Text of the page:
Causes and Consequences of Canada's Resettlement of Syrian Refugees

By McMurdo, Anne-Marie Bélanger | Forced Migration Review, May 2016 | Go to article overview

Causes and Consequences of Canada's Resettlement of Syrian Refugees


McMurdo, Anne-Marie Bélanger, Forced Migration Review


Canada's pledge in late 2015 to accept 25,000 Syrian refugees for resettlement came at a time when certain other countries were considering measures such as confiscating assets of refugees, registering Muslim refugees entering their country or closing borders to refugees altogether. Why did Canada buck a growing trend and what have been the consequences?

A few factors can help explain Canada's action. First, Canadian public response to the Syrian refugee crisis had gathered a significant amount of momentum over time. This was further reinforced by the news of the death of three-year old Ayan Kurdi, a Syrian child who drowned while travelling by boat from Turkey to Greece with his family - a family who, it emerged, had previously been refused resettlement to Canada. This event marked a tipping point, strengthening the public outcry for the Canadian government to change its previously more restrictive policies towards refugees.

Secondly, national elections in Canada in October 2015 proved timely. During the pre-election phase, prime ministerial candidates responded to public opinion in favour of increased resettlement by each offering their own pledge to resettle Syrian refugees.

Thirdly, citizens wanted their government to match the rhetoric of Canadian identity as compassionate, actively engaged in the international community and open to newcomers. It was no surprise that citizens pushed the government to make an effort towards resettling Syrians, given the long-standing willingness of many citizens to be actively engaged in sponsoring refugees themselves. Civil society in Canada plays a significant role in resettlement as individuals can resettle refugees through what is known as the 'Group of Five' scheme, whereby five or more Canadian citizens or permanent residents apply to sponsor refugees to come to Canada and take responsibility for supporting them after arrival.1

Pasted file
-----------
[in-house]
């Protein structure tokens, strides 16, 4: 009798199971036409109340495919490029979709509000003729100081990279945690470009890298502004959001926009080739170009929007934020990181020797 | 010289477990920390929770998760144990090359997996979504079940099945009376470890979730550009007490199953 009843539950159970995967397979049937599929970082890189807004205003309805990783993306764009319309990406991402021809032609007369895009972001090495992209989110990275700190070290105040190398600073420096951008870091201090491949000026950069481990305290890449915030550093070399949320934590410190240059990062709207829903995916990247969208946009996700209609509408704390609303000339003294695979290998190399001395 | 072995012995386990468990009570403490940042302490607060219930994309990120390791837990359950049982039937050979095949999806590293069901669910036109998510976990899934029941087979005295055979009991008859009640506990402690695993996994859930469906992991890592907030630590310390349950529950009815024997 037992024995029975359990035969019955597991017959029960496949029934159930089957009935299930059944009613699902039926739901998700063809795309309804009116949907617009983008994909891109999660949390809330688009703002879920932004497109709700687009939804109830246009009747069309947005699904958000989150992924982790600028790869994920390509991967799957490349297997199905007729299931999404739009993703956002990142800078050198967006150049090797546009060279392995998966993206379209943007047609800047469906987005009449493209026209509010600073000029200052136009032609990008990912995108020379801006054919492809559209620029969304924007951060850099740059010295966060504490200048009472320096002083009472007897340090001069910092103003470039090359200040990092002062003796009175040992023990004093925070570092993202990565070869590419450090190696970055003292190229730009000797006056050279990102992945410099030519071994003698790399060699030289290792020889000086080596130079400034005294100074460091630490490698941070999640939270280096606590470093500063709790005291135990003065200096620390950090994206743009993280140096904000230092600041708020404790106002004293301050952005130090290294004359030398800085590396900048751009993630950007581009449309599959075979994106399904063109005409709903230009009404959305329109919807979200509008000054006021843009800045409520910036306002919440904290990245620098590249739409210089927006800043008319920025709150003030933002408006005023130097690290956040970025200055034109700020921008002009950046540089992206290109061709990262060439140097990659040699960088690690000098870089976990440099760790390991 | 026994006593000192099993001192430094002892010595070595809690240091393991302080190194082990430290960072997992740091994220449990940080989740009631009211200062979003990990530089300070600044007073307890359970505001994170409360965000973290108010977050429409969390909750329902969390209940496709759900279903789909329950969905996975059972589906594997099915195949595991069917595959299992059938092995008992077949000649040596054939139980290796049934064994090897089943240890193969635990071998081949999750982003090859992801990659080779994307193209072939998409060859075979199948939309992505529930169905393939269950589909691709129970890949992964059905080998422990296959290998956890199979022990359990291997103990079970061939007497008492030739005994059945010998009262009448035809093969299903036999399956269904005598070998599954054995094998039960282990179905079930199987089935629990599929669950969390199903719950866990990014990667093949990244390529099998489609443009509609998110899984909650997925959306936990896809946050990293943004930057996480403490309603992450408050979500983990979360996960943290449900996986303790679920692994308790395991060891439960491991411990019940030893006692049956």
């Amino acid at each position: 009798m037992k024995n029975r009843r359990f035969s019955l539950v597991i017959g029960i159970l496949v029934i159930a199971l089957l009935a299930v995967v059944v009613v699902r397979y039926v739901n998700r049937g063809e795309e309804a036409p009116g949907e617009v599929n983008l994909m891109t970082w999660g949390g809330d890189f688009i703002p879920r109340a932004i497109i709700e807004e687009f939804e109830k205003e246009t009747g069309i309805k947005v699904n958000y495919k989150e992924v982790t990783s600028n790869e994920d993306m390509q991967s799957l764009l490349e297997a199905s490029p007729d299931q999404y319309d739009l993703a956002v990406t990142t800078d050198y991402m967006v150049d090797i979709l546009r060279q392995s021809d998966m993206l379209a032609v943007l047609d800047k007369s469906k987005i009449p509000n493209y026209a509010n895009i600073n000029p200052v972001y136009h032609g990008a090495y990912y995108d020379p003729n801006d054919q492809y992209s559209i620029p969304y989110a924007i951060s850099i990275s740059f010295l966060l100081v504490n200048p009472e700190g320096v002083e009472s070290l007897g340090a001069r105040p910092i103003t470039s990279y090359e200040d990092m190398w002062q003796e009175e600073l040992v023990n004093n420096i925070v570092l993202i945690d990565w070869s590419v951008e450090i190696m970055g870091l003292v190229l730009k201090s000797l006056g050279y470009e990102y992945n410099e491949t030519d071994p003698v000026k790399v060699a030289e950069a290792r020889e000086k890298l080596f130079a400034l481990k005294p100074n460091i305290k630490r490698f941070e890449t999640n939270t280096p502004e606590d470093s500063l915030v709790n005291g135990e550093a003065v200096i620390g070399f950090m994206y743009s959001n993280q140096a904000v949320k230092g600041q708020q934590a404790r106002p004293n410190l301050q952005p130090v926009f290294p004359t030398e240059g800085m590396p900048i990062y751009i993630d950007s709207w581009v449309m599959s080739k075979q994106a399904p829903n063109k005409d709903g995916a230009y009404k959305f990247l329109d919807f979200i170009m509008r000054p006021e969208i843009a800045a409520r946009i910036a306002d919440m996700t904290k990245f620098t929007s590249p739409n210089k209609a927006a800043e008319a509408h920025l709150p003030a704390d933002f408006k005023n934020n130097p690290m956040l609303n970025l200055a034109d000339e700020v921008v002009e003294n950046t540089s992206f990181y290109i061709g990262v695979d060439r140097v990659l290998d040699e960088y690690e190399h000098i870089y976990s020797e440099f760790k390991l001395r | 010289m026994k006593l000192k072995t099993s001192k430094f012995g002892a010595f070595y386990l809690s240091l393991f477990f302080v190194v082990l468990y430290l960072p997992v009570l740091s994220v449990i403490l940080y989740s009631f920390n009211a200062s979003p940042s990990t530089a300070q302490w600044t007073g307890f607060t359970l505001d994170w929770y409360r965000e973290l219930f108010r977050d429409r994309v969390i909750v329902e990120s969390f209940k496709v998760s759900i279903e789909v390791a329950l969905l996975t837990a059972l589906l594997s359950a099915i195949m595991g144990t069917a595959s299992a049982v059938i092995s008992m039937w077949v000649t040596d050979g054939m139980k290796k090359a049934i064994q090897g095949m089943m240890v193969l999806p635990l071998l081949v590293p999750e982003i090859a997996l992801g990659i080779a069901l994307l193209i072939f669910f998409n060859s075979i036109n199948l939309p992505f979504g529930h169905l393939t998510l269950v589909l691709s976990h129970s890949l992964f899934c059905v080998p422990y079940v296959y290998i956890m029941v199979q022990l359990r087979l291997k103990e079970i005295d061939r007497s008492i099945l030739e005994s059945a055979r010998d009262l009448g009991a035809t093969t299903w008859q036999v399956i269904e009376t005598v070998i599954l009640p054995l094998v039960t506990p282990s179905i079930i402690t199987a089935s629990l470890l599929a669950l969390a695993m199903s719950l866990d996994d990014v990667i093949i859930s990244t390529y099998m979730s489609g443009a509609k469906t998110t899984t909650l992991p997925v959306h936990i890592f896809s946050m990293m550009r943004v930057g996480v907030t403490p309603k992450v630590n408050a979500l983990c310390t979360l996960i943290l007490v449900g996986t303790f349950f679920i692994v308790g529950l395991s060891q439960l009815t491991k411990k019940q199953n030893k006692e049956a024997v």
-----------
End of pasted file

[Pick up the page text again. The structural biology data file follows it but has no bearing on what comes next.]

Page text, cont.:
Resources for resettlement

Resettlement is a form of responsibility sharing and a recognition of international cooperation between countries. However, there is no legal imperative to resettle refugees, and countries choose to accept refugees voluntarily and may set their own quotas and criteria. Canada's decision to accept 25,000 Syrian refugees2 was, in this sense, its own choice.

The newly elected government's commitment to resettle Syrians was primarily driven by the momentum of the elections, and later by the need to demonstrate the new government's capacity to swiftly implement promises. In fact, once the government had been voted into power in October 2015, it was not clear how it would fulfil its promise to resettle 25,000 Syrian refugees to Canada. As a result, deadlines had to be pushed back from the end of 2015 to the end of February 2016. Since being elected, the federal government has made huge efforts to meet its target of resettling 25,000 Syrian refugees but the focus on quantity to be resettled may have been at the expense of the quality of settlement services provided.

Disappointingly, settlement services in Canada have not yet received the same support from the government as was offered in physically resettling the refugees to Canada. In other words, with such a huge and rapid influx of refugees, settlement services have been stretched beyond capacity, without sufficient resources to adequately address the refugees' needs, or the time to invest in additional fundraising.

After repeated cuts in the settlement sector by the previous government, 'newcomer' services - those engaged in welcoming and assisting resettled refugees and other immigrants - have been struggling to respond to the increase in arrivals. As a result of the scale of arrivals, enrolling the refugees in language classes and/or schools and allocating housing, to name but a few services, have proved challenging. For example, refugees have been staying in temporary accommodation for weeks longer than usual.3 In response, the private sector and civil society have played an extremely active role in responding to the needs of the thousands of Syrian arrivals to fill this gap. …

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